What Animals Eat Bean Plants?
As if insects and plant diseases aren't enough for a gardener to deal with, deer, rabbits, woodchucks, squirrels, chipmunks and voles also cause their fair share of damage. Like their tiny counterparts, these animals make no distinction between what they should and shouldn't eat. They instinctively go where food is, particularly when their regular food sources are disrupted. Bean plants (Phaseolus vulgaris), both bush and pole varieties, are easily available to them, and each animal species leaves its mark that helps identify it. Putting a physical barrier between bean plants and four-legged foragers may be the only sure way to protect your crops.
Deer typically feed on bean plants from the top down, starting with the leaves and working their way along the stems, consuming both flowers and beans. If they don't finish the job, the plants will appear to have been sheared off at the top, or their topmost leaves will be missing. The leaves along the upper sides of pole bean plants will be gone, as will some stems and beans. You can try using deer repellents, such as hanging tufts of human hair or bags of bar soap shavings near bush bean plants or on pole bean supports, but they generally don't work very long. Creating a permanent barrier in the form of fencing that is at least 8 to 10 feet high usually is a more effective deer control. Deer can leap over fencing that is too short.
- As if insects and plant diseases aren't enough for a gardener to deal with, deer, rabbits, woodchucks, squirrels, chipmunks and voles also cause their fair share of damage.
- Bean plants (Phaseolus vulgaris), both bush and pole varieties, are easily available to them, and each animal species leaves its mark that helps identify it.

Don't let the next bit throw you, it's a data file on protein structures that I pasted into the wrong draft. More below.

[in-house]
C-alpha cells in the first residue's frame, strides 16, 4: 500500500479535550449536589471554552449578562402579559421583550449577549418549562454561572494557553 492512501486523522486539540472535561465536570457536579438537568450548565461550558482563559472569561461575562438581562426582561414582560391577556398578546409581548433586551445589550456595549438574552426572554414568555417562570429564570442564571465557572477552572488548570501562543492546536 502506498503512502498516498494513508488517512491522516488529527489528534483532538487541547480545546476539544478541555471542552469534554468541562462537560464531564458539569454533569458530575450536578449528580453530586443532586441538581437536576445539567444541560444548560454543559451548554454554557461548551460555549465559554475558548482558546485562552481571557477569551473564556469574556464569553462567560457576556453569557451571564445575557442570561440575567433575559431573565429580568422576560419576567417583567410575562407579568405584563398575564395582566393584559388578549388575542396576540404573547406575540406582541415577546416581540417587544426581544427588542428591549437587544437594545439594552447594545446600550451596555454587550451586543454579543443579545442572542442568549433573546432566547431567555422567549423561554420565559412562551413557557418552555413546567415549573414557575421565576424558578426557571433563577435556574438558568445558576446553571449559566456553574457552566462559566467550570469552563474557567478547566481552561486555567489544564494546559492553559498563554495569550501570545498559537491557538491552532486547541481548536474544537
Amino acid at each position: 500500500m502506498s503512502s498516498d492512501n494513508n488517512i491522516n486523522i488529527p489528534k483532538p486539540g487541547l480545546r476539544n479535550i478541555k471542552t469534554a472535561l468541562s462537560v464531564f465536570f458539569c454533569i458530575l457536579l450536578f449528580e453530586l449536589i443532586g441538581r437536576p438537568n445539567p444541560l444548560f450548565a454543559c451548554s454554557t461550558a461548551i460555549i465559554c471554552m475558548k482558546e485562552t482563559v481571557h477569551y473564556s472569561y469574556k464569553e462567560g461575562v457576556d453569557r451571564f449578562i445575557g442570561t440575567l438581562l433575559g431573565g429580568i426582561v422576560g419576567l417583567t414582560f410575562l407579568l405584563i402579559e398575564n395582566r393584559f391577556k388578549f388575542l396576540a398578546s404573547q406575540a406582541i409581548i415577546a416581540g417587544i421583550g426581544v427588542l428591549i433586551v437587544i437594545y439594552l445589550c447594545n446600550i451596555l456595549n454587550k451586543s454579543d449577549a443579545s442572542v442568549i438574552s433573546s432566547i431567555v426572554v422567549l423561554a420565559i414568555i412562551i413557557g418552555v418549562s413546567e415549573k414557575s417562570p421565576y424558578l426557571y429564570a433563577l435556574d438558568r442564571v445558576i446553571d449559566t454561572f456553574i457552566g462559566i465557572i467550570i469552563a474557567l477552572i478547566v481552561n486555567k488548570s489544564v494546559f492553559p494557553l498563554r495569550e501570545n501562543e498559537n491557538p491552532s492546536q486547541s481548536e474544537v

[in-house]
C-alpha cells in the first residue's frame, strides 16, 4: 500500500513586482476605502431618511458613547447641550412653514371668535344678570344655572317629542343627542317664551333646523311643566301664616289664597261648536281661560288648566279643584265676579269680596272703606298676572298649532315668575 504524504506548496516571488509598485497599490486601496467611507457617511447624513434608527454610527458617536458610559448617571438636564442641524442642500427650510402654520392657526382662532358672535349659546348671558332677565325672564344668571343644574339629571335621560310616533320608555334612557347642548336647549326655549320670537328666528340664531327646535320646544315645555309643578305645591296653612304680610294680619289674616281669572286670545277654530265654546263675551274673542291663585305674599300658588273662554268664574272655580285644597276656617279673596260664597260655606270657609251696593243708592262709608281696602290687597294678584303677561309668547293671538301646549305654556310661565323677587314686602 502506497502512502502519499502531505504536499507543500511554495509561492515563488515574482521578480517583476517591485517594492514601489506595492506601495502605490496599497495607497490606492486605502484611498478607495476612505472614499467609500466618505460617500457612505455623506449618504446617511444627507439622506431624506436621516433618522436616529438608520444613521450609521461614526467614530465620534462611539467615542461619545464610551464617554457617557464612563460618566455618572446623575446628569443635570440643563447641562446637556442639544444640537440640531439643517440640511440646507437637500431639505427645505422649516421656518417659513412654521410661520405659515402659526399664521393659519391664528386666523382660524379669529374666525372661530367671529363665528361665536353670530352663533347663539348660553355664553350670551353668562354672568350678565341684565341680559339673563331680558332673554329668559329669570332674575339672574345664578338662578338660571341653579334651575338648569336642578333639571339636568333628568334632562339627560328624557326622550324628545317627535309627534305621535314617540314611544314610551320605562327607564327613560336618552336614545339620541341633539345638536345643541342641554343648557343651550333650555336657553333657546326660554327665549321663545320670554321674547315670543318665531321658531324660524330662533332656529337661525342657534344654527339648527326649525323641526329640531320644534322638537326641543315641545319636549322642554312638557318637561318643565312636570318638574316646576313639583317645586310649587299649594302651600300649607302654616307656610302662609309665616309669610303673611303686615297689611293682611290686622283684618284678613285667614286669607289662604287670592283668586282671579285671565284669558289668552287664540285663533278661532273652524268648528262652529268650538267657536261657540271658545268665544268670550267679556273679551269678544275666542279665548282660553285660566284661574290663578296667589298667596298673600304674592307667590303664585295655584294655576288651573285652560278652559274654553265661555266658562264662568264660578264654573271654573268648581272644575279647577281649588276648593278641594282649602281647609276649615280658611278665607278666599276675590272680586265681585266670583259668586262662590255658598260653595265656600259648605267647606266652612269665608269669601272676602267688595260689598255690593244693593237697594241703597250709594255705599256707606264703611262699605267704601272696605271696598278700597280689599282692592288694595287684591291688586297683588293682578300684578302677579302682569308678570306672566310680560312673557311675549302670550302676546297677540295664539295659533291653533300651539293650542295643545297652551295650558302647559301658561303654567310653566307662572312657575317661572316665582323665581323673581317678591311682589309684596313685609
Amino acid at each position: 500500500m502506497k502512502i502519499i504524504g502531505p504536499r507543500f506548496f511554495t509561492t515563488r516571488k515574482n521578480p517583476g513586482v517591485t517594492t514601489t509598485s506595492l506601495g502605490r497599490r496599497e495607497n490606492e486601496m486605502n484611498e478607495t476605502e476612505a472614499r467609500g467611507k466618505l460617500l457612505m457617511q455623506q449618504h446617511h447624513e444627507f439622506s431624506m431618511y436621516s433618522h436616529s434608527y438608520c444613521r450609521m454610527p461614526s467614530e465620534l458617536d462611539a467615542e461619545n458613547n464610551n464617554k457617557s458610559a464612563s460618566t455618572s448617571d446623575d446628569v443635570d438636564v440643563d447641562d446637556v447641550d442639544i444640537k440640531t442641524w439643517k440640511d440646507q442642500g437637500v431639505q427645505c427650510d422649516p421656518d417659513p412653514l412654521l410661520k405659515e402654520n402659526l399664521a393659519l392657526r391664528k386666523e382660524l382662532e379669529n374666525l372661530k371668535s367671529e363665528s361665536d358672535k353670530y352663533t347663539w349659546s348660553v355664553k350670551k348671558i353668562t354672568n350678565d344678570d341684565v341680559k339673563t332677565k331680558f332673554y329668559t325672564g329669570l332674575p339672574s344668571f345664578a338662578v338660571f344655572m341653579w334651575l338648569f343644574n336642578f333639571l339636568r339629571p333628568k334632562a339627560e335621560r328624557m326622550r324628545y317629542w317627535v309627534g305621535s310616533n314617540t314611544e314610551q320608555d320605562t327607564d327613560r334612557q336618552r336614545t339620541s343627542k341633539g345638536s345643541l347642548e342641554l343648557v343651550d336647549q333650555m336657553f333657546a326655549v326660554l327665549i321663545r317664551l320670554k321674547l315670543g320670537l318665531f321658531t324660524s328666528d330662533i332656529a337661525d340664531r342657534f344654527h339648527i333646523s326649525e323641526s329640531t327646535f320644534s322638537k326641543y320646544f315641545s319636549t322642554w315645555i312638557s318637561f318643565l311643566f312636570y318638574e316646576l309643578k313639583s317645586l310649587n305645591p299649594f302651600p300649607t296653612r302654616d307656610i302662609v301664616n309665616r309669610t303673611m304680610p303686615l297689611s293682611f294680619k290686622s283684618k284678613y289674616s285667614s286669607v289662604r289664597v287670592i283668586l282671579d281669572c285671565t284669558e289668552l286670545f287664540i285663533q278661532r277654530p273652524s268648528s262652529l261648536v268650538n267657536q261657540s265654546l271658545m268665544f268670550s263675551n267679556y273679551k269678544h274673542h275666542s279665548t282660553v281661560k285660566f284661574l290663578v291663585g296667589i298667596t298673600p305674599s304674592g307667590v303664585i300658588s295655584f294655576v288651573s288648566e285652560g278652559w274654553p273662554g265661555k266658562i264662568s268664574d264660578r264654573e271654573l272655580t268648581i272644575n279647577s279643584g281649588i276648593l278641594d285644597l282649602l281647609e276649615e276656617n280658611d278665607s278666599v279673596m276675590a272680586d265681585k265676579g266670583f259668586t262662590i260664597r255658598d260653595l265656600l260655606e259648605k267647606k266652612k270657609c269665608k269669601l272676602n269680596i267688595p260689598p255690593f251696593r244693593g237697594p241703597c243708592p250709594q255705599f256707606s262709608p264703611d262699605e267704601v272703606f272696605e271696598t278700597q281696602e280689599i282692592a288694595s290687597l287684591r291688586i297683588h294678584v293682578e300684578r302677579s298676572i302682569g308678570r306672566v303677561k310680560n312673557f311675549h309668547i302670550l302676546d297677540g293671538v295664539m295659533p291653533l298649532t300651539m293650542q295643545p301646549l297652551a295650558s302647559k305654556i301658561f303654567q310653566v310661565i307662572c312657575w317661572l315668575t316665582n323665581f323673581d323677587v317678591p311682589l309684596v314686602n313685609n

Rabbits can reduce a lush garden to ground level in a very short time. They feed on all parts of plants from all sides. Look for damage that appears in the form of stumps where bean plants used to be, and look for leafless stems that were cleanly bitten off. If the rabbits had plenty of time to dine, then little plant debris will be left. If, however, the rabbits were frightened away before they finished their meal, then what remains of the plants probably won't be enough to save them. Little can be done to keep rabbits out of a garden other than surrounding it with a secure fence made of chicken wire that is 3 feet high above the ground with an additional 1 foot sunk into the soil.
Like rabbits, woodchucks can decimate a garden in no time, but they are messier eaters than rabbits and leave a lot of debris behind. Woodchucks are attracted to bean plants' leaves, stems and pods. They may damage parts of the plants, eating portions of them, taking chunks out of leaves and consuming parts of beans or entire beans. Woodchucks, which are rodents, are primarily ground foragers and diggers. A fence of chicken wire about 3 feet tall, with an extra 1 foot buried in the soil, is effective in keeping woodchucks out of a garden.
- Rabbits can reduce a lush garden to ground level in a very short time.
- Like rabbits, woodchucks can decimate a garden in no time, but they are messier eaters than rabbits and leave a lot of debris behind.
Other Rodent Damage
Squirrels, chipmunks and voles -- all of which are rodents -- attack bean plants from all angles. Squirrels and chipmunks often take bites out of leaves and/or maturing beans. Because squirrels and chipmunks climb and dig, any fencing you put up to deter them should be small-meshed with its bottom section sunk into the ground to a depth of at least 1 foot. Attach some kind of mesh to all sides of the fencing to cover or roof the garden. Voles burrow into soil and often eat bean plants by biting into the lower stems, causing the plants' death. Voles do not climb, however, and small-mesh fencing sunk at least 1 foot into the soil around a bean patch is usually an effective deterrent against them.
Rachel Lovejoy has been writing professionally since 1990 and currently writes a weekly column entitled "From the Urban Wilderness" for the Journal Tribune in Biddeford, Maine, as well as short novellas for Amazon Kindle. Lovejoy graduated from the University of Southern Maine in 1996 with a Bachelor of Arts in English.